Let me tell you – the biggest risk in Nigeria as we enter 2019 is not the national election. People, if oil price continues to go south, Nigeria could see massive dislocation where even public sector workers may go months without salaries. Our 2019 national budget was anchored on $60. Today, oil is $46.
President Muhammadu Buhari has presented an N8.8trn budget for 2019.
According to the president, who gave the figure Wednesday during the 2019 budget presentation before a joint session of the National Assembly, the amount is higher than the N8.6 initially proposed.
The budget is predicated on $60 per barrel of oil benchmark at 2.3m litres per day, a GDP growth rate of 3.01 percent and inflation rate of 9.98 percent.
According to President Buhari, NNPC has been directed to take all measures to achieve the targeted 2.3m oil output per day.
But get the problem: the oil gods, legends who used to predict oil movements, are incapable now because oil is now produced from many channels, beyond OPEC, for them to model price points. Yes, unlike in the past where knowing the production volume of few countries and putting all into global GDP growth, manufacturing indices, etc, you can say oil will be $AB price. Today, some men in Oklahoma are pumping oil and no oil can track them. So, like how Internet works on digital distribution, the entry points have been unbounded, tripping markets. Supply glut is here and managing it is moving away from the powers of OPEC.
The bear market in oil keeps getting worse as worries about global growth and a supply glut ratchet higher.
US oil prices plummeted 7% on Tuesday to settle at $46.24 a barrel. It was crude’s weakest close since August 2017.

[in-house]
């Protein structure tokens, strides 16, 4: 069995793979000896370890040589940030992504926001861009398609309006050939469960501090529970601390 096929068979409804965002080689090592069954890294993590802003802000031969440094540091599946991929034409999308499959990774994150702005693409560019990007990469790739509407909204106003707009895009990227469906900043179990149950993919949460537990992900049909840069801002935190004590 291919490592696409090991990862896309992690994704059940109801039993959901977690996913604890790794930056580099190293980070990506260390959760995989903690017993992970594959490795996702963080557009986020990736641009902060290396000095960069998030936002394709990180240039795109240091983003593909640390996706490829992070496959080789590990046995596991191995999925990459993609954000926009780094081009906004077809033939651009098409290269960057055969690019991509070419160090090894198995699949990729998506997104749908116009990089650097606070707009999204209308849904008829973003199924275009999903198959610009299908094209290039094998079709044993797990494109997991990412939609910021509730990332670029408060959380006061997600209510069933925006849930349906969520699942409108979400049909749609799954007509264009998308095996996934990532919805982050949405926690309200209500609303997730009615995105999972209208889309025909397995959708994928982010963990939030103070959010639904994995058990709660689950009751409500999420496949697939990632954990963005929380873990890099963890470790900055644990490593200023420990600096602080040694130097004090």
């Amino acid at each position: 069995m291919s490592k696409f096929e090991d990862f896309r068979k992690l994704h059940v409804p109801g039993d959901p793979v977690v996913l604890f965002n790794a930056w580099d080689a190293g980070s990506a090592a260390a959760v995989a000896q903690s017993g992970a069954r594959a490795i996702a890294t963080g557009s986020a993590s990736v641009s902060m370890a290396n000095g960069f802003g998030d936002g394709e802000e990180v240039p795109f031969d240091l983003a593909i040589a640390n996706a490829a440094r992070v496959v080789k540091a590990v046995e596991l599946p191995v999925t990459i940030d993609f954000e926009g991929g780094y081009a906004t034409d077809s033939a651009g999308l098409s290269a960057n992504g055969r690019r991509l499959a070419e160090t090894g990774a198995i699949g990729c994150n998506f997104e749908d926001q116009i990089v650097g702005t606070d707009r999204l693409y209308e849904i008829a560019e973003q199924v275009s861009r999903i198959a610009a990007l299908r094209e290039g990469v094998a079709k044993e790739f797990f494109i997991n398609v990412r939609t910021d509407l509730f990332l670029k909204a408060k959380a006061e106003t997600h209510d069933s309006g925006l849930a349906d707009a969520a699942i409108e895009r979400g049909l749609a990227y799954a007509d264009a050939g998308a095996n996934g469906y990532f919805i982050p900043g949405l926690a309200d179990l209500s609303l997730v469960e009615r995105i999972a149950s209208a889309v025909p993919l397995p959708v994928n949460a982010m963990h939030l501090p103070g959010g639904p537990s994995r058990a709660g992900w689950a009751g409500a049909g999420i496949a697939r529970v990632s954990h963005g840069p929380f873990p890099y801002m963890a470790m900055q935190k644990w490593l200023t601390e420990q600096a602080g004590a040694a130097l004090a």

The deepening downturn in the oil patch is yet more evidence of investors fleeing risky assets as they brace for an economic slowdown. The same growth jitters that are rocking Wall Street — the Dow and S&P 500 are on track for their worst December since 1931 — are infecting commodities. Small-cap stocks plunged into a bear market on Monday.
Few days ago, the DG of the Budget Office challenged government institutions to re-double efforts on revenue collections in Nigeria. They need that because if Nigeria cannot improve revenue collection, next rainy season would be challenging.
It is a fearful trajectory – I am worried. I hope Mr. President and his teams are watching because his 2019 budget is already off by 20% and we are not even in 2019 yet. That “emergency” declared by the DG of Budget Office and Mr. President’s admission that the economy is in “bad shape” are reasons why everyone must put the country first. We need to deal with our over dependence on oil – that nation’s weakest link – in this generation. But we need to survive rainy season of 2019, hoping that shale gas entrepreneurs would have distractions.